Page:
Tuesday 24 April 2018

Bountiful borders

There's plenty of choice for a colourful display, says Marie Staunton

Marie Staunton

I'm a bit of a magpie when it comes to planting up my herbaceous border; everything bar the kitchen sink goes in. If you were being kind, you would say it's very colourful, and full of all things bright and beautiful – and that is exactly the way I like it.

There is one thing for sure: I will never be tidy, or indeed overly concerned about what people think of my efforts. When I'm relaxing in my deckchair of an evening, sipping a little glass of vino, listening to the birds settling down, it's exactly what I want out of my garden – organised chaos.

Foxgloves
Foxgloves

If you can get a little bit of dead-heading done and a quick tidy around before all of the madness of the day starts, then that's good enough in my book. The Blossom with Every Breath: The Cystic Fibrosis Garden, designed by Ericka Reeves, featured at the Bloom festival this year was, for me, one of the most beautifully planted of all herbaceous gardens on display. Early summer gardens have an advantage over those later in the season because the planting is fresh, lush and strong in colour. Then, as the season goes on, colours tend to fade until dahlias and helenium come into their own.

When planting up a border, we sometimes neglect the foliage plants in favour of the showier flowering ones, and this can be a mistake. Hostas and heucheras don't have big blousy flowers, but they are great little fillers and give the border a bit of maturity early on in the season.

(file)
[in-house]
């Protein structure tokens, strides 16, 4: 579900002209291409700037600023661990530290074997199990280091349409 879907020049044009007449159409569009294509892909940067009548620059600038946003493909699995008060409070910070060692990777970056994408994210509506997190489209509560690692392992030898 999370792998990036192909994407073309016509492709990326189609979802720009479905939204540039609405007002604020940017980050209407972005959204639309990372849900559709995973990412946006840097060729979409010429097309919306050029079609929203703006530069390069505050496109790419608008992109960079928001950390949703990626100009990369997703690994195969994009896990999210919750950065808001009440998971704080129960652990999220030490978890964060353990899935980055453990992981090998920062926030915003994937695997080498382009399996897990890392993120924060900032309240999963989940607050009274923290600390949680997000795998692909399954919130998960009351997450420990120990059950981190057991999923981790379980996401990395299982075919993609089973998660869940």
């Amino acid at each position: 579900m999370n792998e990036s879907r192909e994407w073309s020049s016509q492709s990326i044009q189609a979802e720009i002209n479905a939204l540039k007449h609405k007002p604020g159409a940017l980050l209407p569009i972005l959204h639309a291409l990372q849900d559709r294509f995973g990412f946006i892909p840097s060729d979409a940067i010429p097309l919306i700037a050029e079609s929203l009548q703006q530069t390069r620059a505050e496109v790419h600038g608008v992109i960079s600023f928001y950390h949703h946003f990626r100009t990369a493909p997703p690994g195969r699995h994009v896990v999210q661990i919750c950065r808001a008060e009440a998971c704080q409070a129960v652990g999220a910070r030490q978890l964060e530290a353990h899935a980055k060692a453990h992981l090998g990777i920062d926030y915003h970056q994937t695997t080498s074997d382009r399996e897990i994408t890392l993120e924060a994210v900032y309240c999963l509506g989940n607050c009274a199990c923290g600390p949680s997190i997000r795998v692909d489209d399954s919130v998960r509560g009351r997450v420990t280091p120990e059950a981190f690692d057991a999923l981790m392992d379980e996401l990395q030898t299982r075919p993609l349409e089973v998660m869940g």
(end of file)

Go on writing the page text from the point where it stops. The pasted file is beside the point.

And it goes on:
Alchemilla mollis – or Lady's mantle, as it is commonly known – alongside a dark pink dianthus or even Geranium Johnson's Blue will give a wonderful display in July.

A lot of gardeners are reluctant to add hosta to a herbaceous bed because of the problem with slugs, but a bit of planning can go a long way to sorting the problem out. Just as the new shoots are starting to appear, circle them with some copper wire.

If you don't have a problem using slug pellets then sprinkle them around the emerging shoots before the hosta comes into full leaf. I mentioned before that I spray my roses with a garlic wash, and it wouldn't do the hostas any harm either.

Iris is a flower that is close to my heart, and there are so many to choose from that the iris season can stretch from May into winter. Foxgloves are always welcome in my garden; they seed themselves around in all sorts of places, which is fine by me.

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